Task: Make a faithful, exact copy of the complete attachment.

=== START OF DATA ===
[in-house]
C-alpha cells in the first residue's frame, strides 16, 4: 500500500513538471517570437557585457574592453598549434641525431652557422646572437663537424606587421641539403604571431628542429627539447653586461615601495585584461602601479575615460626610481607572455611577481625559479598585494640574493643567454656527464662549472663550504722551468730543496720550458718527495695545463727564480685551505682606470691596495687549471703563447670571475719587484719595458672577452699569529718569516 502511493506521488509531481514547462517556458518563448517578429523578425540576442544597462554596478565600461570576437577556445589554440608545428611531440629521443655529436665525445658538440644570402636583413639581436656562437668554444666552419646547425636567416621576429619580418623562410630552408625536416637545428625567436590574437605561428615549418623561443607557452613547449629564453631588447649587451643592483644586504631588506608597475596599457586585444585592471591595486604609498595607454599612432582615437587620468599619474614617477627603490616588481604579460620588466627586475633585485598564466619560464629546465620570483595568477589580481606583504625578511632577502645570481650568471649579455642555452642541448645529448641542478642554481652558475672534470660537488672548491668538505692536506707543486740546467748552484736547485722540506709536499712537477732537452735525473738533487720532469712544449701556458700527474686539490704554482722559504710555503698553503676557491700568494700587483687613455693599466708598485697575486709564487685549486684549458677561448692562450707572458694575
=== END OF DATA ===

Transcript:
[in-house]
C-alpha cells in the first residue's frame, strides 16, 4: 500500500513538471517570437557585457574592453598549434641525431652557422646572437663537424606587421641539403604571431628542429627539447653586461615601495585584461602601479575615460626610481607572455611577481625559479598585494640574493643567454656527464662549472663550504722551468730543496720550458718527495695545463727564480685551505682606470691596495687549471703563447670571475719587484719595458672577452699569529718569516 502511493506521488509531481514547462517556458518563448517578429523578425540576442544597462554596478565600461570576437577556445589554440608545428611531440629521443655529436665525445658538440644570402636583413639581436656562437668554444666552419646547425636567416621576429619580418623562410630552408625536416637545428625567436590574437605561428615549418623561443607557452613547449629564453631588447649587451643592483644586504631588506608597475596599457586585444585592471591595486604609498595607454599612432582615437587620468599619474614617477627603490616588481604579460620588466627586475633585485598564466619560464629546465620570483595568477589580481606583504625578511632577502645570481650568471649579455642555452642541448645529448641542478642554481652558475672534470660537488672548491668538505692536506707543486740546467748552484736547485722540506709536499712537477732537452735525473738533487720532469712544449701556458700527474686539490704554482722559504710555503698553503676557491700568494700587483687613455693599466708598485697575486709564487685549486684549458677561448692562450707572458694575